• 11.

    Phillips M, Basa-Dalay V, Bothamley G, Cataneo RN, Lam PK, Natividad MP, et al. Breath biomarkers of active pulmonary tuberculosis. Tuberculosis (Edinb). 2010; 90(2) : 145 -51 [DOI][PubMed]

  • 12.

    Watkins AB. AIRS: A resource limited artificial immune classifier. 2001;

  • 13.

    Brownlee J. Artificial immune recognition system (airs)-a review and analysis. 2005;

  • 14.

    Watkins A, Boggess LC. A new classifier based on resource limited artificial immune systems. Proceedings of Congress on Evolutionary Computation, Part of the 2002 IEEE World Congress on Computational Intelligence held in Honolulu. 2002;

  • 15.

    Cuevas E, Osuna-Enciso V, Zaldivar D, Perez-Cisneros M, Sossa H. Multithreshold segmentation based on artificial immune systems. Math Probl Engin. 2012; 2012(20)

  • 16.

    Brownlee J. Clever algorithms: nature-inspired programming recipes. 2011;

  • 17.

    Improving the accuracy of AIRS by incorporating real world tournament selection in resource competition phase. Evolutionary Computation, 2009. CEC'09. IEEE Congress on. : 3040 -4

  • 18.

    Distribution fault diagnosis using a hybrid algorithm of fuzzy classification and artificial immune systems. Power and Energy Society General Meeting - Conversion and Delivery of Electrical Energy in the 21st Century, 2008 IEEE. : 1 -6

  • 19.

    Tunc T. A new hybrid method logistic regression and feedforward neural network for lung cancer data. Math Probl Engin. 2012; 2012(1)

  • 20.

    Huang YH, Ko YC, Lu HC. An Optimal Classification Method for Biological and Medical Data. Math Probl Engin. 2012; 2012(17)

  • 21.

    Shamshirband S, Hessam S, Javidnia H, Amiribesheli M, Vahdat S, Petkovic D, et al. Tuberculosis disease diagnosis using artificial immune recognition system. Int J Med Sci. 2014; 11(5) : 508 -14 [DOI][PubMed]

  • 22.

    Wu X, Kumar V, Ross Quinlan J, Ghosh J, Yang Q, Motoda H, et al. Top 10 algorithms in data mining. Knowl Inf Syst. 2008; 14(1) : 1 -37 [DOI]

  • 23.

    Rahimi AA, Bahmani MK, Masoudnejad A, Saadati M, Khosravi A, Shafi’khani A, et al. Application of near-infrared spectroscopy and support vector machine in detection of HIV-1 infection. Trauma Mon. 2010; 15(1) : 23 -9

  • 24.

    Wolz R, Julkunen V, Koikkalainen J, Niskanen E, Zhang DP, Rueckert D, et al. Multi-method analysis of MRI images in early diagnostics of Alzheimer's disease. PLoS One. 2011; 6(10)[DOI][PubMed]

  • 25.

    Koutsouleris N, Gaser C, Bottlender R, Davatzikos C, Decker P, Jager M, et al. Use of neuroanatomical pattern regression to predict the structural brain dynamics of vulnerability and transition to psychosis. Schizophr Res. 2010; 123(2-3) : 175 -87 [DOI][PubMed]

  • 26.

    Support Vector Machines. 2012;

  • 27.

    Cortes C, Vapnik V. Support-vector networks. Mach Learn. 1995; 20(3) : 273 -97

  • 28.

    Auria L, Moro RA. Support vector machines (SVM) as a technique for solvency analysis. Ger Inst Econ Res. 2008; 1(1)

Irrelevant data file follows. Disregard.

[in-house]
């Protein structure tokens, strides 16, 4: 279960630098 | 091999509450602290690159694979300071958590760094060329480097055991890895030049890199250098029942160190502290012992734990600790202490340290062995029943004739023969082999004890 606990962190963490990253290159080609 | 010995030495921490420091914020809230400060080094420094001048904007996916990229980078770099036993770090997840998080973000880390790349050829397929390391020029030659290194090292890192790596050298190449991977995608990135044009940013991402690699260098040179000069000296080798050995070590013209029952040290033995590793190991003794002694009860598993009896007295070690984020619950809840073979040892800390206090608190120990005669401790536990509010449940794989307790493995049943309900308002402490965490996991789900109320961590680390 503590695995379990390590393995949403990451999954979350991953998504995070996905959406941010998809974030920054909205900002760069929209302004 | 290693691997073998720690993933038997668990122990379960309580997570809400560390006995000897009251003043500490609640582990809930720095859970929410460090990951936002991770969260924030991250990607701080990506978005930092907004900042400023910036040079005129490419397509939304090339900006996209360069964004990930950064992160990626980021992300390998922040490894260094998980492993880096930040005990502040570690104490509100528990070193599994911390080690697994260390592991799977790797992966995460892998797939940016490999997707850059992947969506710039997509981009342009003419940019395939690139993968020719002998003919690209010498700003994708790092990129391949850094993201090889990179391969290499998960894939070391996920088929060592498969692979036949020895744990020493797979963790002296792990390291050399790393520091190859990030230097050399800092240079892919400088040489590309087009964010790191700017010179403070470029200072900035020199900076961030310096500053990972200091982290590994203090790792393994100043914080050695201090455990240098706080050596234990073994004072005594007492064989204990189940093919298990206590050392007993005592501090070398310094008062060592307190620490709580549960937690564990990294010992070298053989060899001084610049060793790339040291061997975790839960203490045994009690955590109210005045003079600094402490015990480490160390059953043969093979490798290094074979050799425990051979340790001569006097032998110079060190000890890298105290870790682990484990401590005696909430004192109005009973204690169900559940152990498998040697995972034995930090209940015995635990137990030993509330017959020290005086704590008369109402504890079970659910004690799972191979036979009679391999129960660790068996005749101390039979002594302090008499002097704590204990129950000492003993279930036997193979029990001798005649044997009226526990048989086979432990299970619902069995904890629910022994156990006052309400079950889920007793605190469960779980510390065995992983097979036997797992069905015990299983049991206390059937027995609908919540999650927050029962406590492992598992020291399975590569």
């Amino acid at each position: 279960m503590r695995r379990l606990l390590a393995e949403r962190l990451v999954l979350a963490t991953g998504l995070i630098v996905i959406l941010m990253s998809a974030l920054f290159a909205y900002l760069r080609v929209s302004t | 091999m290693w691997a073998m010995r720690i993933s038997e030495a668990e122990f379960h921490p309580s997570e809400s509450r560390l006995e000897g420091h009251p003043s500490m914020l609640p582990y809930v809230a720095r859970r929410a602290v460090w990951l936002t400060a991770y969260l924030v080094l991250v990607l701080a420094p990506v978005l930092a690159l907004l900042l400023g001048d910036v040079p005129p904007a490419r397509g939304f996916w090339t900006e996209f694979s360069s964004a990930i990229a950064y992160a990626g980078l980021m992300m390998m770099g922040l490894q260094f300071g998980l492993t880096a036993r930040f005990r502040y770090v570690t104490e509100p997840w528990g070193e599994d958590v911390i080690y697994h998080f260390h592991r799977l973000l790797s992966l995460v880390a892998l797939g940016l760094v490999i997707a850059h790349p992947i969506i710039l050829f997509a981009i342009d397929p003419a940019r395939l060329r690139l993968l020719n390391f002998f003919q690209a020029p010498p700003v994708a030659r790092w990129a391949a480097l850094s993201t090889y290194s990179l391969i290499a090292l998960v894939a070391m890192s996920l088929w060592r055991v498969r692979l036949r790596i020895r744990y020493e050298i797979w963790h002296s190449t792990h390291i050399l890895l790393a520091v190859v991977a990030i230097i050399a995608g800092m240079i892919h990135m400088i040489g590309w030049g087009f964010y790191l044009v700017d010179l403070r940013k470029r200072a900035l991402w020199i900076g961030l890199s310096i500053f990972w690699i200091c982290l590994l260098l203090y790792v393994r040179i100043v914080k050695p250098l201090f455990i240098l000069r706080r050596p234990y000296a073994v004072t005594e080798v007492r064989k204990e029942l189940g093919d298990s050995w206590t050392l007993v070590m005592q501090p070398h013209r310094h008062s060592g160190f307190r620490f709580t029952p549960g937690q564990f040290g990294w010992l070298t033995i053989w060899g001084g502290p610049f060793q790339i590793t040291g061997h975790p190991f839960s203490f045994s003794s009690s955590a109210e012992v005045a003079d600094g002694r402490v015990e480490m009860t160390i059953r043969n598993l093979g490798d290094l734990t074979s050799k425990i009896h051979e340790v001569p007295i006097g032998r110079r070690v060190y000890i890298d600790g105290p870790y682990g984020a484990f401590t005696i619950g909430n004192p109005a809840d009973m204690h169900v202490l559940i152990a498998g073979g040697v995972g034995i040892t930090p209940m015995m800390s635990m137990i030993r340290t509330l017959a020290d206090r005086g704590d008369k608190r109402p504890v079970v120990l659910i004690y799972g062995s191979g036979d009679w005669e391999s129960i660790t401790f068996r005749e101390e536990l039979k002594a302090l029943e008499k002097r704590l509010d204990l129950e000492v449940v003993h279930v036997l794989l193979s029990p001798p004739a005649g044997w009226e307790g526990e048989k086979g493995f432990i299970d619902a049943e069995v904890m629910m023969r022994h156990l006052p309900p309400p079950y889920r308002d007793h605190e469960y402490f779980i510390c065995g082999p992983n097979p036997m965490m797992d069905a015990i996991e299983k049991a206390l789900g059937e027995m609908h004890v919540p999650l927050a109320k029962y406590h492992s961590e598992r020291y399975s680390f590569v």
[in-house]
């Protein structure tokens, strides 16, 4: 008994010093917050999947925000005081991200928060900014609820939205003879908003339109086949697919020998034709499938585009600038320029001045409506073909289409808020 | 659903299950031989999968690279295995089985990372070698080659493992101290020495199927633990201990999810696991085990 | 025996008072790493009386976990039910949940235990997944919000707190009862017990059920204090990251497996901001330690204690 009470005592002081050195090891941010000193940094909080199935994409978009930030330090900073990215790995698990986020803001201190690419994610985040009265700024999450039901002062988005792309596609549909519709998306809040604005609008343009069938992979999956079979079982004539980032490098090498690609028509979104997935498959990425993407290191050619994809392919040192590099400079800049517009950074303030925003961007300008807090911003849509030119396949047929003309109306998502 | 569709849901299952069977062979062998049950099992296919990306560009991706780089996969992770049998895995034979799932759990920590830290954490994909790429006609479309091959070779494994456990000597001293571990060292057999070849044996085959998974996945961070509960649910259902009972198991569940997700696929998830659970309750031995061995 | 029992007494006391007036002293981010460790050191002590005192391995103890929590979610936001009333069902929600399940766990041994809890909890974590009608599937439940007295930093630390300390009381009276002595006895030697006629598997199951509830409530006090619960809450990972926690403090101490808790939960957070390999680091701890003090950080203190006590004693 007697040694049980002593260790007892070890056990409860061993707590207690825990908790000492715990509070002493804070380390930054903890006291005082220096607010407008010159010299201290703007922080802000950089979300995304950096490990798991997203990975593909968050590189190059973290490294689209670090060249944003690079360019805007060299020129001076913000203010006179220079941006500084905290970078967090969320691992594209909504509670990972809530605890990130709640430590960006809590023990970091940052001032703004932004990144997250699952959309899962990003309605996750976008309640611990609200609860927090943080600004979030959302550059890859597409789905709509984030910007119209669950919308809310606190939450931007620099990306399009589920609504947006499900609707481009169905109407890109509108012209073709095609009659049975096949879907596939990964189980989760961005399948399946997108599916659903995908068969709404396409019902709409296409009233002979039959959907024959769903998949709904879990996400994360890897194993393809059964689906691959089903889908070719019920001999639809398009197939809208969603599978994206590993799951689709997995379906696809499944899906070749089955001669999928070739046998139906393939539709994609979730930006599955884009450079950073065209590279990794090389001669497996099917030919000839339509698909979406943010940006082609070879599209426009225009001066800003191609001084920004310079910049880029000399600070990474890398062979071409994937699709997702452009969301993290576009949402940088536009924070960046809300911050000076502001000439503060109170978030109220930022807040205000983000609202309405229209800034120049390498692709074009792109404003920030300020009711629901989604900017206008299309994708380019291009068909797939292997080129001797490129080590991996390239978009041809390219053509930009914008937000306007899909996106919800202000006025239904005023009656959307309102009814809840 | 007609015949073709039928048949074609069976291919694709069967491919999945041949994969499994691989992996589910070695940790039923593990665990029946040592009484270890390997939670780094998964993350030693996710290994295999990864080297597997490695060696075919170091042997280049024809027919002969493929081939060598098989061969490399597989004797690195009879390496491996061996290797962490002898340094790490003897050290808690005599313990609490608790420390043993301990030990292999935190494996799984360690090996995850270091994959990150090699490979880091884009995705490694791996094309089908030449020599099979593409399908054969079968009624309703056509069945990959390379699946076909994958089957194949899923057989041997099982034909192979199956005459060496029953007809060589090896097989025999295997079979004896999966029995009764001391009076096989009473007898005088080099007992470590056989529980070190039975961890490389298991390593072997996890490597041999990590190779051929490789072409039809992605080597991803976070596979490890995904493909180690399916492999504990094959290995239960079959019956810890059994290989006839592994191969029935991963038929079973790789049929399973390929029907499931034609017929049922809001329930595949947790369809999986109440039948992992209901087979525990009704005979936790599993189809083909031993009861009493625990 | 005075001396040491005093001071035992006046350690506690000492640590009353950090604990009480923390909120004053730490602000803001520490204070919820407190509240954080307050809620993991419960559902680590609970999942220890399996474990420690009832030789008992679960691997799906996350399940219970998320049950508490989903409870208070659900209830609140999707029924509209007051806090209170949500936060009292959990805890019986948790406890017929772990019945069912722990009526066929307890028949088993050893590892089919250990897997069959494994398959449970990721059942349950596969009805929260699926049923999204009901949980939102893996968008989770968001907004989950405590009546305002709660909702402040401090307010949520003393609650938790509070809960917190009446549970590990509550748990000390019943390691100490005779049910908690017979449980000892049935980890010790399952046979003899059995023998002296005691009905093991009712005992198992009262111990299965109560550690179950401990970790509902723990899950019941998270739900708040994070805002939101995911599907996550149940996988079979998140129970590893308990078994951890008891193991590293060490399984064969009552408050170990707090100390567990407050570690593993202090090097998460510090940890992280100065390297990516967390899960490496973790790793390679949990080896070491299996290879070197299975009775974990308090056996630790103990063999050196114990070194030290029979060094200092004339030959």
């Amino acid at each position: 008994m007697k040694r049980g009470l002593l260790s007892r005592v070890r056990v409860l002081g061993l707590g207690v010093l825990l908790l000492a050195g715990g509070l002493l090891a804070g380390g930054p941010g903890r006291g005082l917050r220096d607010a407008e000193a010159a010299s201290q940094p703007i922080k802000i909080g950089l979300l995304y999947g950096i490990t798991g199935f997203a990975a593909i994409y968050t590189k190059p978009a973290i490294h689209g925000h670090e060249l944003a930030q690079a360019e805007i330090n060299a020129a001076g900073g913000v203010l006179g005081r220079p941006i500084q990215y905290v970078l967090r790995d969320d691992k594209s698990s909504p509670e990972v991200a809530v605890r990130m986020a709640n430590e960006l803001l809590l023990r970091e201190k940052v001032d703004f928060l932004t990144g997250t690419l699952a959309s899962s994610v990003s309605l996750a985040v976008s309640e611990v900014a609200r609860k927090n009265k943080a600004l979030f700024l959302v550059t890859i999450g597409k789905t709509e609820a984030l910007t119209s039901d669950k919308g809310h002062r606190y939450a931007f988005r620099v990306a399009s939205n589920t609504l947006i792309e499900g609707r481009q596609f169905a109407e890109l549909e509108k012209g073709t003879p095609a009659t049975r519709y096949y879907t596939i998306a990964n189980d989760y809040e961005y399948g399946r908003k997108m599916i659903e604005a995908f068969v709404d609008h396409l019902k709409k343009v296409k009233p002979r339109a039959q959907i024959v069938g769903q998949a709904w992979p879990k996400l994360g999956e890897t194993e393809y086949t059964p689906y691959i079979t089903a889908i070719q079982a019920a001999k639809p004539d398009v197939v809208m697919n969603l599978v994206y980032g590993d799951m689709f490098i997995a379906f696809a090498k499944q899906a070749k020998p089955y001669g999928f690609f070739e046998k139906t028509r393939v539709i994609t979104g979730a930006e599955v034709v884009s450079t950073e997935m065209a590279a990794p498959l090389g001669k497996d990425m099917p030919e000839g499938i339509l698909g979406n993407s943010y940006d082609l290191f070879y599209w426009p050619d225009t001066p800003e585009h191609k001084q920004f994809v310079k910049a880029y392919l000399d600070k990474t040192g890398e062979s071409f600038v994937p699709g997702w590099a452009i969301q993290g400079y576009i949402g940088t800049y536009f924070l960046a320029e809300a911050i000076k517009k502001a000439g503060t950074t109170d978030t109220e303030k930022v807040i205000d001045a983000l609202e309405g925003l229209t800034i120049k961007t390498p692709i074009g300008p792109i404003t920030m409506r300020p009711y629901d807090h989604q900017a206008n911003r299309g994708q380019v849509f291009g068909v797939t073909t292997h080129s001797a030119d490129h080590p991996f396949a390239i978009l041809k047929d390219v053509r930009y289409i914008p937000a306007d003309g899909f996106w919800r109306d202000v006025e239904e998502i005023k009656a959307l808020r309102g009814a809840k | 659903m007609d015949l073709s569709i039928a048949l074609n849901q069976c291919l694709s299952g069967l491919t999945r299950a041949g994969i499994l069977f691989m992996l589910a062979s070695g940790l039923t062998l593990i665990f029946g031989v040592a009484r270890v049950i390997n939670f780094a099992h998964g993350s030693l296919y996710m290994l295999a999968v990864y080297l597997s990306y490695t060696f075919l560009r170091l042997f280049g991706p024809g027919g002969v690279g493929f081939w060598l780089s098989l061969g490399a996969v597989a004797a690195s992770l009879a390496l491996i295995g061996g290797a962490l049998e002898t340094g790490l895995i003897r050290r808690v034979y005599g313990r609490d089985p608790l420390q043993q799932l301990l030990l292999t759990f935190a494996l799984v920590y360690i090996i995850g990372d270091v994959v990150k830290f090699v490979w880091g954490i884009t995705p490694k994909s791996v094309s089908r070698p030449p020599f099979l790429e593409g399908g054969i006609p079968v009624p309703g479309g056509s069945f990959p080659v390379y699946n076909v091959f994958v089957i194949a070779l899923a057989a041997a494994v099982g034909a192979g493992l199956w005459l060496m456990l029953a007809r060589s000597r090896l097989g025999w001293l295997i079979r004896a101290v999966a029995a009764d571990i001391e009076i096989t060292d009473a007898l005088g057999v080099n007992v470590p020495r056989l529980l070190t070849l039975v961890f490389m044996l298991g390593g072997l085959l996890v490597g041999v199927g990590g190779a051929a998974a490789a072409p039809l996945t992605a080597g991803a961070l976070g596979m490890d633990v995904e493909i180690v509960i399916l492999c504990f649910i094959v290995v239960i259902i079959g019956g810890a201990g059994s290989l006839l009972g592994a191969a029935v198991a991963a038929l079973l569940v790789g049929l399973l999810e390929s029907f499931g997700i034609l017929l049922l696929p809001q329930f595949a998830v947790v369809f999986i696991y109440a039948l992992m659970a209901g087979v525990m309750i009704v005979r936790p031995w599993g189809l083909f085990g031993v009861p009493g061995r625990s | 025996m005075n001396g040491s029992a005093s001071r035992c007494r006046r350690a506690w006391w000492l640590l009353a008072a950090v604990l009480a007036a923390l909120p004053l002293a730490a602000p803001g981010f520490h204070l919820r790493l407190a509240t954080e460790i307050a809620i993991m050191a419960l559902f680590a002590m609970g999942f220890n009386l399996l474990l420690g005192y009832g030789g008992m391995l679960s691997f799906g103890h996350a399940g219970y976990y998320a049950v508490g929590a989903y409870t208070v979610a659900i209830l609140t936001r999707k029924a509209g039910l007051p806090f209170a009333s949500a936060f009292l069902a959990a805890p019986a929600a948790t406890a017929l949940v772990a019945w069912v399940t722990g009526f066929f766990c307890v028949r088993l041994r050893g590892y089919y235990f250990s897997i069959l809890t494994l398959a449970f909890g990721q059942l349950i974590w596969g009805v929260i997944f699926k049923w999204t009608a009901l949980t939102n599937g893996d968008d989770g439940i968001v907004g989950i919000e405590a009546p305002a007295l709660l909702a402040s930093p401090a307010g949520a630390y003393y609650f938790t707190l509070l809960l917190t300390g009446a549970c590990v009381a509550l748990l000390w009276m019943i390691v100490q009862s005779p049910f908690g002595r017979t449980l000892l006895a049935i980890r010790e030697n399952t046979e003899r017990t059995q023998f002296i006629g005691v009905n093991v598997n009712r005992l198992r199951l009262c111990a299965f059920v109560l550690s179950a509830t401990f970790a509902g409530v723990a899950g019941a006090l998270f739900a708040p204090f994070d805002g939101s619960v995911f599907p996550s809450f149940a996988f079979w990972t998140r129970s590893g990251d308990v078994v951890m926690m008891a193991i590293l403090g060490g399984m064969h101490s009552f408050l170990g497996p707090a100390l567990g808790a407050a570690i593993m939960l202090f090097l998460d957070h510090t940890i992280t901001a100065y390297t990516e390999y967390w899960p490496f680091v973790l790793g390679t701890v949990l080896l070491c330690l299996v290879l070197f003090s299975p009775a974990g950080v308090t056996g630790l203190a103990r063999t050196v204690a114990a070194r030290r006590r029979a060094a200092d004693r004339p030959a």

• 29.

    Campbell C, Ying Y. Learning with Support Vector Machines. 2011;

  • 30.

    Support Vector Machines. 2013;

  • 31.

    Statnikov A. Theory and methods A gentle introduction to support vector machines in biomedicine 2011; 1

  • 32.

    Chang CC, Lin CJ. LIBSVM: a library for support vector machines. ACM Trans Intell Syst Technol. 2011; 2(3) : 27

  • 33.

    EL-Manzalawy Y, Honavar V. WLSVM: Integrating LibSVM into Weka Environment, 2005. 2005;

  • 34.

    Hall M, Frank E, Holmes G, Pfahringer B, Reutemann P, Witten IH. The WEKA data mining software: an update. ACM SIGKDD explor newsl. 2009; 11(1) : 10 -8

  • 35.

    Witten IH, Frank E. Data Mining: Practical machine learning tools and techniques. 2011;

  • 36.

    Tape TG. Interpreting Diagnosis Test: University of Nebraska Medical Center. 2013;

  • 37.

    Fawcett T. An introduction to ROC analysis. Pattern recogn lett. 2006; 27(8) : 861 -74

  • 38.

    Berrar DP. An Empirical Evaluation of Ranking Measures With Respect to Robustness to Noise. J Artif Intell Res. 2014; 49(1) : 241 -67

  • 39.

    Powers D. Evaluation: From Precision, Recall and F-Score to ROC, Informedness, Markedness & Correlation. J Mach Learn Technol. 2011; 2(1) : 37 -63

  • 40.

    Schisterman EF, Perkins NJ, Liu A, Bondell H. Optimal cut-point and its corresponding Youden Index to discriminate individuals using pooled blood samples. Epidemiology. 2005; 16(1) : 73 -81 [PubMed]

  • 41.

    Graham SM, Ahmed T, Amanullah F, Browning R, Cardenas V, Casenghi M, et al. Evaluation of tuberculosis diagnostics in children: 1. Proposed clinical case definitions for classification of intrathoracic tuberculosis disease. Consensus from an expert panel. J Infect Dis. 2012; 205 Suppl 2 -208 [DOI][PubMed]

  • 42.

    Amin I, Idrees M, Awan Z, Shahid M, Afzal S, Hussain A. PCR could be a method of choice for identification of both pulmonary and extra-pulmonary tuberculosis. BMC Res Notes. 2011; 4 : 332 [DOI][PubMed]

  • 43.

    Kahramanli H, Allahverdi N. Design of a hybrid system for the diabetes and heart diseases. Expert Syst Appl. 2008; 35(1) : 82 -9